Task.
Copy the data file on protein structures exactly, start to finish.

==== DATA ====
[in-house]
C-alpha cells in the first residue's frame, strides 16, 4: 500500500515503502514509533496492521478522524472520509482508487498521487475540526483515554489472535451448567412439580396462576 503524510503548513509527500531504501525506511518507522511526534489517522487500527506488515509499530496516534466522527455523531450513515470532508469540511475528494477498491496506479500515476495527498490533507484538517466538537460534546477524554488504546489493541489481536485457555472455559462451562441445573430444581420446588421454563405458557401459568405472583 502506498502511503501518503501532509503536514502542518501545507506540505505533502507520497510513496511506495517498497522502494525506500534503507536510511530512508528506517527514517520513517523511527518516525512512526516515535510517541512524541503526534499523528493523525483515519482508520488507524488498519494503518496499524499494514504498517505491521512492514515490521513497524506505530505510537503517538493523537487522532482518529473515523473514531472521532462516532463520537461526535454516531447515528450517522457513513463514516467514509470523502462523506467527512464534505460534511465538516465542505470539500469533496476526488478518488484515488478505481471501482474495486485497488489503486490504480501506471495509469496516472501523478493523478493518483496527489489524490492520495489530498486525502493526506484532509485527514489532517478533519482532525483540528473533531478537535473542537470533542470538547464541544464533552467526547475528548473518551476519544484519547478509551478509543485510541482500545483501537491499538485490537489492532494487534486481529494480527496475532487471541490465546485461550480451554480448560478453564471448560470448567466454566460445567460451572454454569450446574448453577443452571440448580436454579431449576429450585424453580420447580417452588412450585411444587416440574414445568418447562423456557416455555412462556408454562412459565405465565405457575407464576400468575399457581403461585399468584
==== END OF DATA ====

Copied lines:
[in-house]
C-alpha cells in the first residue's frame, strides 16, 4: 500500500515503502514509533496492521478522524472520509482508487498521487475540526483515554489472535451448567412439580396462576 503524510503548513509527500531504501525506511518507522511526534489517522487500527506488515509499530496516534466522527455523531450513515470532508469540511475528494477498491496506479500515476495527498490533507484538517466538537460534546477524554488504546489493541489481536485457555472455559462451562441445573430444581420446588421454563405458557401459568405472583 502506498502511503501518503501532509503536514502542518501545507506540505505533502507520497510513496511506495517498497522502494525506500534503507536510511530512508528506517527514517520513517523511527518516525512512526516515535510517541512524541503526534499523528493523525483515519482508520488507524488498519494503518496499524499494514504498517505491521512492514515490521513497524506505530505510537503517538493523537487522532482518529473515523473514531472521532462516532463520537461526535454516531447515528450517522457513513463514516467514509470523502462523506467527512464534505460534511465538516465542505470539500469533496476526488478518488484515488478505481471501482474495486485497488489503486490504480501506471495509469496516472501523478493523478493518483496527489489524490492520495489530498486525502493526506484532509485527514489532517478533519482532525483540528473533531478537535473542537470533542470538547464541544464533552467526547475528548473518551476519544484519547478509551478509543485510541482500545483501537491499538485490537489492532494487534486481529494480527496475532487471541490465546485461550480451554480448560478453564471448560470448567466454566460445567460451572454454569450446574448453577443452571440448580436454579431449576429450585424453580420447580417452588412450585411444587416440574414445568418447562423456557416455555412462556408454562412459565405465565405457575407464576400468575399457581403461585399468584